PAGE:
Ancient indigenous people of central Mexico, discovered that peppers could be preserved with the aid of smoke. 

Below are the most common 12 peppers found in markets in central America in order of heat using the *Scoville heat index.

NAME

HEAT*

DESCRIPTION

Anaheim Pepper
Anaheim Peppers


500 – 2,500

With the lowest heat on the list, Anaheim peppers are about as family friendly as a hot pepper gets and very versatile. With a slightly sweet flavor, they are delicious chopped fresh in salsas and their thick walls and large cavity make Anaheim peppers perfect for stuffed pepper recipes. They make an excellent bell pepper substitute for when you want just a little bit more.

Poblano Pepper
Poblano Pepper

 


1,000 – 1,500

Speaking of alternatives to the bell, the poblano is probably the most popular of them all. It’s mild (with a lower ceiling than even the Anaheim) with an earthy flavor, and its thick walls provide a meatiness that you don’t often get with chilies.

Ancho PEPPER
Ancho Chiles Peppers

 


1,000 – 2.000

When dried the poblano is known as ancho, and in this form its arguably more of a Mexican cuisine staple. The earthiness takes a smoky turn, perfect for mole sauces and BBQ. The most widely available dried chiles. Different peppers from the same plant have been reported to vary substantially in heat intensity.

Cascabel Pepper
Cascabel Pepper

 


1,000 – 3,000

Cascabels
are typically ground into a powder or flakes for culinary use. They have a delicious earthy nuttiness to them that make them a favorite for sauces and marinades. But the flavor is only half the story. These chilies are a very popular ornamental pepper with their apple-like shape, long stem, and rattle. Yes, rattle. Cascabels keep their rounded shape when dried (unusual for chilies) and the seeds become loose in the cavity, creating a rattle like experience.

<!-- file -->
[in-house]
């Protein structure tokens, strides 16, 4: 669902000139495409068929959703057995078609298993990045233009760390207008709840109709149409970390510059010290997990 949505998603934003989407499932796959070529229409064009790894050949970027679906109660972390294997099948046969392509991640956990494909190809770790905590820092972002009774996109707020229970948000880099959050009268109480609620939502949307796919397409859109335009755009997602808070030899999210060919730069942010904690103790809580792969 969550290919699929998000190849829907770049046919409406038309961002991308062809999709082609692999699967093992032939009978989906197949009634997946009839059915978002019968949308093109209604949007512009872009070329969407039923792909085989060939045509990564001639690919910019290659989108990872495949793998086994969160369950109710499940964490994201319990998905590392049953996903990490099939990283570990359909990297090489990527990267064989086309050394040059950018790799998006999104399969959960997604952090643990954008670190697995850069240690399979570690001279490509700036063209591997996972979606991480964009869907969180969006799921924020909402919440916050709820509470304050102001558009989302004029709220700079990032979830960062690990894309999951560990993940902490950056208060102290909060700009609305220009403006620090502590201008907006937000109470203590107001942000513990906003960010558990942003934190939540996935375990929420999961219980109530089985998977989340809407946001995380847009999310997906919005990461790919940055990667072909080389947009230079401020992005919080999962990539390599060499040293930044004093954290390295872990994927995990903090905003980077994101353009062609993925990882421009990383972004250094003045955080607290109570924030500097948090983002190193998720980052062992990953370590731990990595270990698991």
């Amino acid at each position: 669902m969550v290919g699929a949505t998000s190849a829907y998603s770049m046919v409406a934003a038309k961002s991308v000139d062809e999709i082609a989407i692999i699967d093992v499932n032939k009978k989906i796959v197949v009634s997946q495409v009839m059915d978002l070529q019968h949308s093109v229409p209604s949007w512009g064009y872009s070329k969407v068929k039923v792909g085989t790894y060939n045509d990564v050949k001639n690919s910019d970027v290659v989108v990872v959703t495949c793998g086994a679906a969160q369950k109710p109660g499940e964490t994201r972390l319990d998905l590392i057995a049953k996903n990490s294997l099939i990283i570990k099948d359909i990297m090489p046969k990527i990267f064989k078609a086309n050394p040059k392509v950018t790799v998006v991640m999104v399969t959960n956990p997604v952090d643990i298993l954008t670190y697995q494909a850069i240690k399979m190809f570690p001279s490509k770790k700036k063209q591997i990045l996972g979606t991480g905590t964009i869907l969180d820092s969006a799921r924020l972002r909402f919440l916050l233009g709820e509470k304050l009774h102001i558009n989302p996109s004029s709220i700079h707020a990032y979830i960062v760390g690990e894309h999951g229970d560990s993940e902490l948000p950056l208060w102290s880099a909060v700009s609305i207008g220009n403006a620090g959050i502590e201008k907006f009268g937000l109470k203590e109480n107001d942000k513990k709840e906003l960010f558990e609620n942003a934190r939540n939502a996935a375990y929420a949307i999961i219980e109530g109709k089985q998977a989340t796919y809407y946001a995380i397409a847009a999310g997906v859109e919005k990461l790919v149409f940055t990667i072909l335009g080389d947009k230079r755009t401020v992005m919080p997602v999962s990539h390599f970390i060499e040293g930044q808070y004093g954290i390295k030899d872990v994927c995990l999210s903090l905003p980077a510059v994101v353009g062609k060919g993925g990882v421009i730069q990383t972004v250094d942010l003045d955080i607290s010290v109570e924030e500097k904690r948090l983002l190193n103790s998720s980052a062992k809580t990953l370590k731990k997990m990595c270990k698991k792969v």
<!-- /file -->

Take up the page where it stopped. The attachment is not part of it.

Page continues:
PASILLA Pepper
Pasilla Pepper


250 – 4,000

Pasilla
or “little raisin” refers to the dried chilaca pepper. Sometimes miss labeled as Ancho chiles. The Pasilla chile is normally 8 -10 inches long and much narrower than the Ancho.
Pasillas have a smoky, fruity, earthy flavor that is often compared to berries and dried fruits (like raisins).
Pasilla peppers are similar in flavor to ancho chiles but are less sweet.

Great with fruits, duck, seafood, lamb, mushrooms, garlic, fennel, honey or oregano.

Guajillo Pepper
Guajillo Pepper


2,500 – 5,000
 

If you like your chilies on the slightly sweeter side, then the guajillo pepper (the dried form of the mirasol chili) is one that should make your shortlist. With hints of tangy cranberry and the crispness of tea, its flavors make the guajillo one of the most popular dried chilies in Mexico, second only to the famous ancho pepper.And like the ancho, the guajillo is one of the holy trinity of chilies that are commonly used in authentic Mexican mole sauces. Its unique sweetness, too, makes it a fun chili to experiment with around the kitchen. It has a surprising range and a heat most everyone can enjoy.

A popular chili for mole sauces, guajillo peppers have a sweet fruitiness to them There’s a little cranberry here and a tea-like undertone. As a dried chili, it’s typically used crushed into flakes or powders, but it can also be rehydrated for use in stews and soups. It takes a close second to the ancho in terms of popularity in Mexican cuisine, though outside of Mexico they can be a little harder to source.

Jalapeño Pepper
JALAPENO Pepper Jalapeño


2,500 – 8,000

Jalapeños
really have a space all their own among chilies. It’s the most popular chili, not only in Mexico but also around the world. There’s a bright bite, perfect for fresh salsas and just spicy enough. The chili has thick walls and enough cavity space to be perfect for stuffing. The jalapeño when dried and smoked becomes the delicious chipotle pepper. Chipotles are known for their deep smokiness, making them delicious in BBQ rubs and marinades.